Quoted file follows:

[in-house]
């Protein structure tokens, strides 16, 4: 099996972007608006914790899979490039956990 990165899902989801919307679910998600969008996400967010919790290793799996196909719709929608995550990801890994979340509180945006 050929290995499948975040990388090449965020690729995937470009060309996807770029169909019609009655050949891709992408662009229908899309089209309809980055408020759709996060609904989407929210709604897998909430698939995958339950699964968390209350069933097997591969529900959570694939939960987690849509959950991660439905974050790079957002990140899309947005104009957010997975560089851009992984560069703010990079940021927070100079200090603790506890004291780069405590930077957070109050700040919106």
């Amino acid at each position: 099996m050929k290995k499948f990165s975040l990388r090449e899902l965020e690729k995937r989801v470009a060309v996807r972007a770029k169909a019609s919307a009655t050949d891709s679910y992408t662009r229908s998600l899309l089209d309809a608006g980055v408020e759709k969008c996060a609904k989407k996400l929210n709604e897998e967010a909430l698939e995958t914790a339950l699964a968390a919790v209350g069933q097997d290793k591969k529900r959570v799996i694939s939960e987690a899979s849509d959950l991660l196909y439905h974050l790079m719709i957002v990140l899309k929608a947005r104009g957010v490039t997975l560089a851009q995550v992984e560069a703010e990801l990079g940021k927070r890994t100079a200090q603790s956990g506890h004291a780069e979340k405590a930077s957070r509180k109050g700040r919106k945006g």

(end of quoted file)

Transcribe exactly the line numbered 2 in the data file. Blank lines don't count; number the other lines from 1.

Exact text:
């Protein structure tokens, strides 16, 4: 099996972007608006914790899979490039956990 990165899902989801919307679910998600969008996400967010919790290793799996196909719709929608995550990801890994979340509180945006 050929290995499948975040990388090449965020690729995937470009060309996807770029169909019609009655050949891709992408662009229908899309089209309809980055408020759709996060609904989407929210709604897998909430698939995958339950699964968390209350069933097997591969529900959570694939939960987690849509959950991660439905974050790079957002990140899309947005104009957010997975560089851009992984560069703010990079940021927070100079200090603790506890004291780069405590930077957070109050700040919106």